- The existing Premier League payments (parachute and solidarity) plus the EFL Sky broadcast agreement be made available to the three divisions below, plus
- In addition the Premier League would make annual payments of £200 million (£10 million per Premier League club) from their own broadcasting agreements/commercial revenue
The result of such a redistribution is quite startling:
The 3 divisions of the former EFL would receive £670 million per annum (based on existing figures).
If the funds were distributed to each division on a 66:22:11 ratio, the Championship would receive £442 million, League 1 £147.4 million and League 2 £73.7 million. The key difference though is that each club in each division including the Championship receives equal amounts.
As a result Championship clubs receive £18.4 million each, League 1, £6.1 million and League 2, £3.1 million per season. Compare that to the grossly unequal distribution in the Championship, £1.3 million League 1 clubs receive and £902,000 received by League 2 clubs (based on calculations above).
Clearly conditions would have to be attached to the new financial structure to ensure (i) clubs do not spend more than their new income on playing staff (ii) automatic relegation clauses in player contracts across all divisions and (iii) that the interests of the three divisions would be represented in future negotiations or structural changes to the Leagues.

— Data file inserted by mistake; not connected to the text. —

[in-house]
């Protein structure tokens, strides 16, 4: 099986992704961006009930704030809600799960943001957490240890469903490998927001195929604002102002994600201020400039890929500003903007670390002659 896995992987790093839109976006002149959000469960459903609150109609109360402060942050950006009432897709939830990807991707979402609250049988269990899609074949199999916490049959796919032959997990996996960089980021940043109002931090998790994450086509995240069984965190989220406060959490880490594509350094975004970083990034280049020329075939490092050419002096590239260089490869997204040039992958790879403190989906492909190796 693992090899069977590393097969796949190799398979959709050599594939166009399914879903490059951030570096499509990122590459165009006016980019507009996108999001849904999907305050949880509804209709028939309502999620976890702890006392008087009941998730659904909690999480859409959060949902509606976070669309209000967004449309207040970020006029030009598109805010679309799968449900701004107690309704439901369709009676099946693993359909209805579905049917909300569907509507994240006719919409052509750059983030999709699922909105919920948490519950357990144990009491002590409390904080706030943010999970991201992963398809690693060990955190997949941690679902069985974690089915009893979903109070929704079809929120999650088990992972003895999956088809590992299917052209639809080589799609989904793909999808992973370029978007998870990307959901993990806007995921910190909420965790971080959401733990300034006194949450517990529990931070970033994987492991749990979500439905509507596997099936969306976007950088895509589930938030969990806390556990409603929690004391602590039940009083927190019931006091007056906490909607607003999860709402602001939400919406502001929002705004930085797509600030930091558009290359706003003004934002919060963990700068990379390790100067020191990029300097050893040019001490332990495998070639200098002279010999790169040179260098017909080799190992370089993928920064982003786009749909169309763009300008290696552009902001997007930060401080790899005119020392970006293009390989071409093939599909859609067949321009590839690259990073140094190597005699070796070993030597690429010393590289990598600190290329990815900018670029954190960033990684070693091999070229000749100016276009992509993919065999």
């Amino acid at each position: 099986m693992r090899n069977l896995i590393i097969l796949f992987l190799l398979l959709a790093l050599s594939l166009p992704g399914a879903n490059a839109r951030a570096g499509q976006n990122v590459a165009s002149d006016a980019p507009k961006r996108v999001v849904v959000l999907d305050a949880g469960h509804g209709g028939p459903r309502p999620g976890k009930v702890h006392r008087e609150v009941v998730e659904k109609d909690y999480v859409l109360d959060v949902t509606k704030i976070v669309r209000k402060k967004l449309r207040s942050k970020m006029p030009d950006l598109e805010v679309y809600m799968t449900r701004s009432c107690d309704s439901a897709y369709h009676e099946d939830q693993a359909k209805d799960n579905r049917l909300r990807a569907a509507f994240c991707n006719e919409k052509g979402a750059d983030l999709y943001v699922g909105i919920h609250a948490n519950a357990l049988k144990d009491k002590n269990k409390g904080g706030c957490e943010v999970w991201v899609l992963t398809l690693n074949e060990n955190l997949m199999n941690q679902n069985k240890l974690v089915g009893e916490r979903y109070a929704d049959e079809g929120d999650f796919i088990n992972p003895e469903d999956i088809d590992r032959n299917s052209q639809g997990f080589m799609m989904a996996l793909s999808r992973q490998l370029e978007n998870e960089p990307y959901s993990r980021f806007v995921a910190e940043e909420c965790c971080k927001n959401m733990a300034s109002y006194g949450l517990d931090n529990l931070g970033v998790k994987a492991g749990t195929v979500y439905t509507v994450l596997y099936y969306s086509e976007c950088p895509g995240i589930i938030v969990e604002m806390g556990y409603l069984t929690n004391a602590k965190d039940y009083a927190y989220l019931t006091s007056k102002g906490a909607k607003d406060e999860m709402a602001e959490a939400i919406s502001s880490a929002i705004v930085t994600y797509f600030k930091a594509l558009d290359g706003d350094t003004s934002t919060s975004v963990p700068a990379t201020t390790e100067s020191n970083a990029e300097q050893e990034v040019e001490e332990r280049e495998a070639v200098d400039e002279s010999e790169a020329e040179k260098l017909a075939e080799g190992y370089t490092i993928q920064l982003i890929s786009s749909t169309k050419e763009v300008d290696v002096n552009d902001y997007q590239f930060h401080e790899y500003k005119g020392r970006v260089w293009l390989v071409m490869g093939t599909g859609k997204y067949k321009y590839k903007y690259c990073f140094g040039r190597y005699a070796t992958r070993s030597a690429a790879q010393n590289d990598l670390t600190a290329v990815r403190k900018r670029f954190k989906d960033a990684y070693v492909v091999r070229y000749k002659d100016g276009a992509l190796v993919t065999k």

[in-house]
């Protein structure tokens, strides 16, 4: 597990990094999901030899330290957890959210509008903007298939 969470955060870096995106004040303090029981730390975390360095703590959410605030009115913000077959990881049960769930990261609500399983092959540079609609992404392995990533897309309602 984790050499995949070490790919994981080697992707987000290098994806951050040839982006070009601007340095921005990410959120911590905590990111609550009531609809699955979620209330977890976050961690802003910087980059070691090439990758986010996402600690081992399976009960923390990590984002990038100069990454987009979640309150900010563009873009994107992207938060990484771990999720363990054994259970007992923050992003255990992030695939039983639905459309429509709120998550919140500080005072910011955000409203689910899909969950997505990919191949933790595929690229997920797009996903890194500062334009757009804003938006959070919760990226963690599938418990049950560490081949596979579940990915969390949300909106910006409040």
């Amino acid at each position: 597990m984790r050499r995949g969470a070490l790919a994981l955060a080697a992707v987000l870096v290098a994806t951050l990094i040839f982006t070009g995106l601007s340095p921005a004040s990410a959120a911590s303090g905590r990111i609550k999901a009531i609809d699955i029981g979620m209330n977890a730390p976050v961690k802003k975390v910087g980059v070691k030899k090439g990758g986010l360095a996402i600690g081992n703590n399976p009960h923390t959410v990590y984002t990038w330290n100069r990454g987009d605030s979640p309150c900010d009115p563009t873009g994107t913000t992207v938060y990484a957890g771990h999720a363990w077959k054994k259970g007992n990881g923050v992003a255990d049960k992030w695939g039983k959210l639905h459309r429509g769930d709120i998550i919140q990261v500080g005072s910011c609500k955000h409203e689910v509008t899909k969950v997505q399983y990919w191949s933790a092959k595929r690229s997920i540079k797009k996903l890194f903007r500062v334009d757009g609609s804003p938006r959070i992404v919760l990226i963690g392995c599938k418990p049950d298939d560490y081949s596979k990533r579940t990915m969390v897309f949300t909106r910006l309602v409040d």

In terms of ensuring clubs do not overspend on players, a simple rule of spending a maximum percentage of total revenue with an additional fixed monetary cap (in the case of one or two clubs having substantially higher revenues than usual) seems most sensible. As mentioned above, mandatory relegation clauses in player contracts would also be required.
In terms of ensuring future fair representation, this is perhaps where an independent panel comes into play (possibly as per the Beautiful Game proposal). Such a panel would determine in the wider interests of the game whether future proposals were fair or appropriate.
Many will readily find reasons as to why the above proposals would not work. Usually those objections are driven by vested interests.
The proposals above would need refinement of course, but the principle of equal payments across clubs within the same division, Premier League clubs investing in the future of the league pyramid out of revenue annually and strict cost controls on the back of increases in revenue for almost all non Premier League clubs is in my opinion fundamentally sound, and as Warren Buffett prefers – simple.
Thoughts and comments very welcome.